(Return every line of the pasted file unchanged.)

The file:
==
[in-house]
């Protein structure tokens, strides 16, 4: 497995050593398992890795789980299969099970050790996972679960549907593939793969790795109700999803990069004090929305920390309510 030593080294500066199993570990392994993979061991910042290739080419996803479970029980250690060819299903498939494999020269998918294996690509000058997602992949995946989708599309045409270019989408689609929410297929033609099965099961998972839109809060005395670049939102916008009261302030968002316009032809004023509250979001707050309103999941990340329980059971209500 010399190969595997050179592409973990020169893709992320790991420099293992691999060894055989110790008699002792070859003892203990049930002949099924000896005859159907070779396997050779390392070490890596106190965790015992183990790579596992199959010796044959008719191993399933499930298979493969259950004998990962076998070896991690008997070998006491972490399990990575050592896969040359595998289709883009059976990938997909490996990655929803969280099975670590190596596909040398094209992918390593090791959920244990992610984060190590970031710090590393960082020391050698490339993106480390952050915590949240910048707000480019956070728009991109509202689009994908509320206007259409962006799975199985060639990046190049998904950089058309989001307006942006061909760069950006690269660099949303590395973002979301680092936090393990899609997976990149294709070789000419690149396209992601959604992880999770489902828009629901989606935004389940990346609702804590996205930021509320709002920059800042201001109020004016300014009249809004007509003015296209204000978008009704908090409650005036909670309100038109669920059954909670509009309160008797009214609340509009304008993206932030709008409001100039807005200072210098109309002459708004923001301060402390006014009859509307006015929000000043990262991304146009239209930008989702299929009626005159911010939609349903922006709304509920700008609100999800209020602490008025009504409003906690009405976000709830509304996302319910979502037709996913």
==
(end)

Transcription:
[in-house]
């Protein structure tokens, strides 16, 4: 497995050593398992890795789980299969099970050790996972679960549907593939793969790795109700999803990069004090929305920390309510 030593080294500066199993570990392994993979061991910042290739080419996803479970029980250690060819299903498939494999020269998918294996690509000058997602992949995946989708599309045409270019989408689609929410297929033609099965099961998972839109809060005395670049939102916008009261302030968002316009032809004023509250979001707050309103999941990340329980059971209500 010399190969595997050179592409973990020169893709992320790991420099293992691999060894055989110790008699002792070859003892203990049930002949099924000896005859159907070779396997050779390392070490890596106190965790015992183990790579596992199959010796044959008719191993399933499930298979493969259950004998990962076998070896991690008997070998006491972490399990990575050592896969040359595998289709883009059976990938997909490996990655929803969280099975670590190596596909040398094209992918390593090791959920244990992610984060190590970031710090590393960082020391050698490339993106480390952050915590949240910048707000480019956070728009991109509202689009994908509320206007259409962006799975199985060639990046190049998904950089058309989001307006942006061909760069950006690269660099949303590395973002979301680092936090393990899609997976990149294709070789000419690149396209992601959604992880999770489902828009629901989606935004389940990346609702804590996205930021509320709002920059800042201001109020004016300014009249809004007509003015296209204000978008009704908090409650005036909670309100038109669920059954909670509009309160008797009214609340509009304008993206932030709008409001100039807005200072210098109309002459708004923001301060402390006014009859509307006015929000000043990262991304146009239209930008989702299929009626005159911010939609349903922006709304509920700008609100999800209020602490008025009504409003906690009405976000709830509304996302319910979502037709996913």